Researchers describe how tumors recruit and use stem cells to support tumor growth and progression

October 20, 2016
Credit: Mary Ann Liebert, Inc., publishers

A new study has identified a mechanism used by tumors to recruit stem cells from bone and convert them into cancer-associated fibroblasts (CAFs) that facilitate tumor progression. This work, which pinpoints the specific biochemical pathways and cell signaling molecules involved in these processes, could lead to new therapeutic targets for suppressing tumor growth, as discussed in an article in Stem Cells and Development.

A team of researchers from China, led by Xue Yang and Xiong-Zhi Wu, Tianjin Medical University Cancer Institute and Hospital, and Tianjin Medical University and General Hospital, describe their results in the article entitled "bFGF Promotes Migration and Induces Cancer-associated Fibroblasts Differentiation of Mouse Bone Mesenchymal Stem Cells to Promote Tumor Growth." The authors show that use basic fibroblast growth factor (bFGF) signaling to help them attract bone mesenchymal (MSCs) and induce their conversion into CAFs. They present evidence of the pro-tumor effects of stem cell recruitment and CAFs, primarily through their effects on the tumor microenvironment.

"Here we have for the first time a mechanistic underpinning of how a tumor might recruit MSCs and induce their conversion to cancer-associated fibroblasts which then facilitate ," says Editor-in-Chief Graham C. Parker, PhD, The Carman and Ann Adams Department of Pediatrics, Wayne State University School of Medicine, Detroit, MI. "The crucial role of bFGF signaling provides not only a greater understanding of the process, but also suggests therapeutic targets."

Explore further: Researchers take step toward understanding how multiple myeloma takes hold

More information: Xue Yang et al, bFGF promotes migration and induces cancer-associated fibroblasts differentiation of mouse bone mesenchymal stem cells to promote tumor growth, Stem Cells and Development (2016). DOI: 10.1089/scd.2016.0217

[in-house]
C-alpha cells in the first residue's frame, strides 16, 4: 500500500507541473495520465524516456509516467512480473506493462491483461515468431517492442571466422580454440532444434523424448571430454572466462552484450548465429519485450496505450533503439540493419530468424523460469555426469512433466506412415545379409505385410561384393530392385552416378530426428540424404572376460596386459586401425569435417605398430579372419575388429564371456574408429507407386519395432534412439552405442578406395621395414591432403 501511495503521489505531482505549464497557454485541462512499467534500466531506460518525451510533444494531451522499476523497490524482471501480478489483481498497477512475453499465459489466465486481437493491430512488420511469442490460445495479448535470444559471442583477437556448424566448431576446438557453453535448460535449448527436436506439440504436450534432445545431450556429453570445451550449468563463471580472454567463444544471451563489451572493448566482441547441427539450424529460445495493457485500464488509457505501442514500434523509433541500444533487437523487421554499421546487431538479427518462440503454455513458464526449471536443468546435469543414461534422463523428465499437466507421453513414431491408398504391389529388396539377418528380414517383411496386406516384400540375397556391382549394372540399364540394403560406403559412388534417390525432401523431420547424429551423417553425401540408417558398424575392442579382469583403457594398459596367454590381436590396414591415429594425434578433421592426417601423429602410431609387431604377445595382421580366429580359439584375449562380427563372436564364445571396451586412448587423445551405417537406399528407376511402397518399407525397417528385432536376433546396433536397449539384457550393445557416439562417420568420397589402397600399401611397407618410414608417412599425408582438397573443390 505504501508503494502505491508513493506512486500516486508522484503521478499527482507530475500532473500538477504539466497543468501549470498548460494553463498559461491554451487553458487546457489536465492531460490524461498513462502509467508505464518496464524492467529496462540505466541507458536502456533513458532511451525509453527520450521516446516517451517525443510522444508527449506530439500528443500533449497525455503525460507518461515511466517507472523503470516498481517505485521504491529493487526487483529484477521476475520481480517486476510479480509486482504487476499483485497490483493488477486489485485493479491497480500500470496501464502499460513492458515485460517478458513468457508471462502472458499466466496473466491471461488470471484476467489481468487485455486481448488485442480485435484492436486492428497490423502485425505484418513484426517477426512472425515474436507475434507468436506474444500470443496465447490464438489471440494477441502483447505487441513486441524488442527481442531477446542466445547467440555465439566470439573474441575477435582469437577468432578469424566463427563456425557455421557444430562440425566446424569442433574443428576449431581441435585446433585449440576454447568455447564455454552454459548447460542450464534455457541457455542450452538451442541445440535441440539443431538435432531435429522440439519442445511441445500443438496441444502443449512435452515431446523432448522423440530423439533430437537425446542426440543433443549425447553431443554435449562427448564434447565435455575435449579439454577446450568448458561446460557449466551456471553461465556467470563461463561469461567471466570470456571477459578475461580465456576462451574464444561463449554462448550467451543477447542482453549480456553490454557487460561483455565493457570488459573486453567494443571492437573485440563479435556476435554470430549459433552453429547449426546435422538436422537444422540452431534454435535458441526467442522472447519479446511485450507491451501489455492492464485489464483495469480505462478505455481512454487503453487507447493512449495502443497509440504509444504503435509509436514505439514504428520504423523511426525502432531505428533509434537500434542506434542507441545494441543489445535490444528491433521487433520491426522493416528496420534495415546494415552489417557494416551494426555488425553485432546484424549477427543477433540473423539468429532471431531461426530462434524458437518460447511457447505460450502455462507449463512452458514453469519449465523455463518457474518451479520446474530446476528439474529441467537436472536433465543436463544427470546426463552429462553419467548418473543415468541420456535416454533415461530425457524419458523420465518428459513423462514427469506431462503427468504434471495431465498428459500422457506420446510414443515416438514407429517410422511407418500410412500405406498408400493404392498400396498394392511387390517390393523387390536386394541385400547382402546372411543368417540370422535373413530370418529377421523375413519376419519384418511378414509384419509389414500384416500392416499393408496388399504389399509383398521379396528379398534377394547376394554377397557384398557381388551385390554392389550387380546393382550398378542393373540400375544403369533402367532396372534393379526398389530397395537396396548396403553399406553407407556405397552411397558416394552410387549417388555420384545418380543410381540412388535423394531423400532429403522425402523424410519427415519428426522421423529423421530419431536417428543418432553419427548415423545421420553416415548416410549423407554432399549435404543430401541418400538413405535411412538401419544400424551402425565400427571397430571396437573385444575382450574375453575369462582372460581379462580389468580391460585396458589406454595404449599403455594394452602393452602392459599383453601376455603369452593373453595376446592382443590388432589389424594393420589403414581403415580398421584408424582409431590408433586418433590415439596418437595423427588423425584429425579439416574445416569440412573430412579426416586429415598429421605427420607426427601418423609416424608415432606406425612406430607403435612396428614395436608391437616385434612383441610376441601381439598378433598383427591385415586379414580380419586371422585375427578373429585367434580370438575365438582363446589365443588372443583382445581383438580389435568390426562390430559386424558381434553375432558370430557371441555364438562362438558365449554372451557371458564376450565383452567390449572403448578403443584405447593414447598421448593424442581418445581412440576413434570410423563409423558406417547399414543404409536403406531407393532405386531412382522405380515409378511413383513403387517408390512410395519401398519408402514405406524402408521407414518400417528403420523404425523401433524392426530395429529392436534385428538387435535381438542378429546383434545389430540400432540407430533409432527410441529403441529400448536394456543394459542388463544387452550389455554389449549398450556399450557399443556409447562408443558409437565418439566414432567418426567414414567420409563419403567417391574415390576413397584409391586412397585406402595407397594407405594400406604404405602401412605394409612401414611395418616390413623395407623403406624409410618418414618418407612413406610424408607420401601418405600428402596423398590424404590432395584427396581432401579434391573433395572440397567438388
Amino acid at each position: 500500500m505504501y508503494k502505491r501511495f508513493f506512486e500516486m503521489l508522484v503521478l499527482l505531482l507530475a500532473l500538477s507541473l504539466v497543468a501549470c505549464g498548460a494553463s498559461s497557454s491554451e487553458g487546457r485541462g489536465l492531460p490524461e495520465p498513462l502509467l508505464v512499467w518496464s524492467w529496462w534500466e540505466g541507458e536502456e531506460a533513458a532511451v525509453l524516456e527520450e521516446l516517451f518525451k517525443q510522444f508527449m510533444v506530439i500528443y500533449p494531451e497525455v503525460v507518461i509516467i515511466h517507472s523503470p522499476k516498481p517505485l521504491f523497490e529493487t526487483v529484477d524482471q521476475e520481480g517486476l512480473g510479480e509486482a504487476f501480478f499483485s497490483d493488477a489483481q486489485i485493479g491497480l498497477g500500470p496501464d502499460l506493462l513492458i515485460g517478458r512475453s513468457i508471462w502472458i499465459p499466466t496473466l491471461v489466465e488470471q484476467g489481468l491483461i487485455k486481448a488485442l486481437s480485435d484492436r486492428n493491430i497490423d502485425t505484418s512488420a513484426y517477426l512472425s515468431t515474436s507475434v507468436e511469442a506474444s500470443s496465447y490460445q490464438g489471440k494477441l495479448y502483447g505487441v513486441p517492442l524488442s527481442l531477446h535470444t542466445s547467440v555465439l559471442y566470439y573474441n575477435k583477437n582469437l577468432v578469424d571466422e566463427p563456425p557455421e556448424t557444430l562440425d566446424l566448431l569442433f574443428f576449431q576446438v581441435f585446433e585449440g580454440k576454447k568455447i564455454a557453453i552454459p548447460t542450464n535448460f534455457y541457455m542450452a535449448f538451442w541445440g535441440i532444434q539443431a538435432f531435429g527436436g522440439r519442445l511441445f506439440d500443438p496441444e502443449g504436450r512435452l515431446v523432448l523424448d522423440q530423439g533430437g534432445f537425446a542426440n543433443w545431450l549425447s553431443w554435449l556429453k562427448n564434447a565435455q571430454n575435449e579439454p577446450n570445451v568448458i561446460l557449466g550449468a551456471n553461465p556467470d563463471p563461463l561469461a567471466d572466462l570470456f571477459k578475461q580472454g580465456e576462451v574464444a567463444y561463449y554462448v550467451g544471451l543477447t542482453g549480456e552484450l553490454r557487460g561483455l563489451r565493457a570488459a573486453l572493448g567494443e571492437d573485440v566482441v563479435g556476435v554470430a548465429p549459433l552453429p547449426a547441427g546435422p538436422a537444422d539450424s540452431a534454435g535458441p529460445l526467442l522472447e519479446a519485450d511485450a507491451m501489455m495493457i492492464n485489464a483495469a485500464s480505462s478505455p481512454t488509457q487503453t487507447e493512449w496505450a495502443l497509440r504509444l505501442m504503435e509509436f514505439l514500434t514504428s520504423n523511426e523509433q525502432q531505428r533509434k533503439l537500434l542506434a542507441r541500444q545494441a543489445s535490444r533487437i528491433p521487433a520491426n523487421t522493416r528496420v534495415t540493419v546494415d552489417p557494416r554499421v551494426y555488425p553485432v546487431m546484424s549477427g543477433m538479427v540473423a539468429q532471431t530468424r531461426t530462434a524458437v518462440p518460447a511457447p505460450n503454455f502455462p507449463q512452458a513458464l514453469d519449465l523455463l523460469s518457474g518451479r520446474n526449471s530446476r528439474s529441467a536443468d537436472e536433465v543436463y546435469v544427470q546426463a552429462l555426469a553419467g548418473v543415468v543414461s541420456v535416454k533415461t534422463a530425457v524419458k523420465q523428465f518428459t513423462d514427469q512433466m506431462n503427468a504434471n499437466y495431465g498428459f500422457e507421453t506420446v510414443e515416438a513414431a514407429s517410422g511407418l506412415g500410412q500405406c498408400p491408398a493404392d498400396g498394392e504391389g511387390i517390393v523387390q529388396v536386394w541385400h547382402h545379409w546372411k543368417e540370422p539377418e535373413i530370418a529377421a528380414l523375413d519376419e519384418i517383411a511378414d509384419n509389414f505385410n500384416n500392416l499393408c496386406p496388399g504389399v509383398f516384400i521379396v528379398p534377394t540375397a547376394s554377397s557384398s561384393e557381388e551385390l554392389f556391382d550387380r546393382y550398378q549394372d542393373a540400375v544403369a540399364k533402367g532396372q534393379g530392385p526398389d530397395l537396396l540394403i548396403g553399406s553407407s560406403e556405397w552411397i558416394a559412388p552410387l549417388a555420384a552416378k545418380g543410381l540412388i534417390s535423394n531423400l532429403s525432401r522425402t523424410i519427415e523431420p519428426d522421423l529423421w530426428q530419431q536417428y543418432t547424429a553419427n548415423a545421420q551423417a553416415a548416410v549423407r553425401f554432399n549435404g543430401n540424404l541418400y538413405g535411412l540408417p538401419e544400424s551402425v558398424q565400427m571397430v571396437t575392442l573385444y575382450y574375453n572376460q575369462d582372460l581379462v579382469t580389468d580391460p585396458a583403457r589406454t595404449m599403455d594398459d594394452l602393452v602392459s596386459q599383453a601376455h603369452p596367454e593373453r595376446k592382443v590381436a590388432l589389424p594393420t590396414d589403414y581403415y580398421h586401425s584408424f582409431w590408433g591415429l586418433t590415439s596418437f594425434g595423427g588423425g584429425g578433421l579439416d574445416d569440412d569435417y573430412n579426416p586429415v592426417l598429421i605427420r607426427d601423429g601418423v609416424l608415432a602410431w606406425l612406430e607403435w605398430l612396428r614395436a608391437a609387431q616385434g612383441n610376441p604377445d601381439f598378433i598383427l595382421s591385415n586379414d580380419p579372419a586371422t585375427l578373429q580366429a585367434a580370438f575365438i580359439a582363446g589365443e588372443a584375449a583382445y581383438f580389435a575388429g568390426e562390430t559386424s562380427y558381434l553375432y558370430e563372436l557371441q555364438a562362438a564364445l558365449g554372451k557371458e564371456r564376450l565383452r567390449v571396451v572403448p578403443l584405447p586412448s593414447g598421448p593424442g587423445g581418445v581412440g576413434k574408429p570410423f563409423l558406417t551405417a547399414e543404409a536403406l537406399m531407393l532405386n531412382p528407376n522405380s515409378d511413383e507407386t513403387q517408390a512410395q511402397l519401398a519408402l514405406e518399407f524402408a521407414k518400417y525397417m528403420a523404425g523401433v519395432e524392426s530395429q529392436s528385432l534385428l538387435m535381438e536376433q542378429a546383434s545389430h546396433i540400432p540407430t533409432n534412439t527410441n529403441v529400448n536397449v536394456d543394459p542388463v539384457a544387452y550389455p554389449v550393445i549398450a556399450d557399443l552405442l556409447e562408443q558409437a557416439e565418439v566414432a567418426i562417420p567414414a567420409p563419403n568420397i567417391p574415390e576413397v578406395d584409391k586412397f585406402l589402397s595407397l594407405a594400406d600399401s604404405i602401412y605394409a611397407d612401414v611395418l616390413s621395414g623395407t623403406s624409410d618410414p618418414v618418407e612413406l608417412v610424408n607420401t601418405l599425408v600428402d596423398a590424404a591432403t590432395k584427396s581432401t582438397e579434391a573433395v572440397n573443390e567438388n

Related Stories

Bone marrow inflammation predicts leukemia risk

October 3, 2016

Cancer is generally thought to arise from genetic damage within individual cells, but recent evidence has suggested that abnormal signaling in the surrounding tissue also plays an important role. In a study published September ...

MicroRNAs identified as novel targets for treating asthma

June 24, 2016

A new study shows that microRNAs, which are small, noncoding RNA molecules that can silence genes, have an important role in inducing asthma. Regulating the function of specific miRNAs identified in the study could represent ...

Recommended for you

The gene behind follicular lymphoma

June 28, 2017

Follicular lymphoma is an incurable cancer that affects over 200,000 people worldwide every year. A form of non-Hodgkin lymphoma, follicular lymphoma develops when the body starts making abnormal B-cells, which are white ...

A new weapon for the war on cancer

June 28, 2017

Cancerous tumors are formidable enemies, recruiting blood vessels to aid their voracious growth, damaging nearby tissues, and deploying numerous strategies to evade the body's defense systems. But even more malicious are ...

0 comments

Please sign in to add a comment. Registration is free, and takes less than a minute. Read more

Click here to reset your password.
Sign in to get notified via email when new comments are made.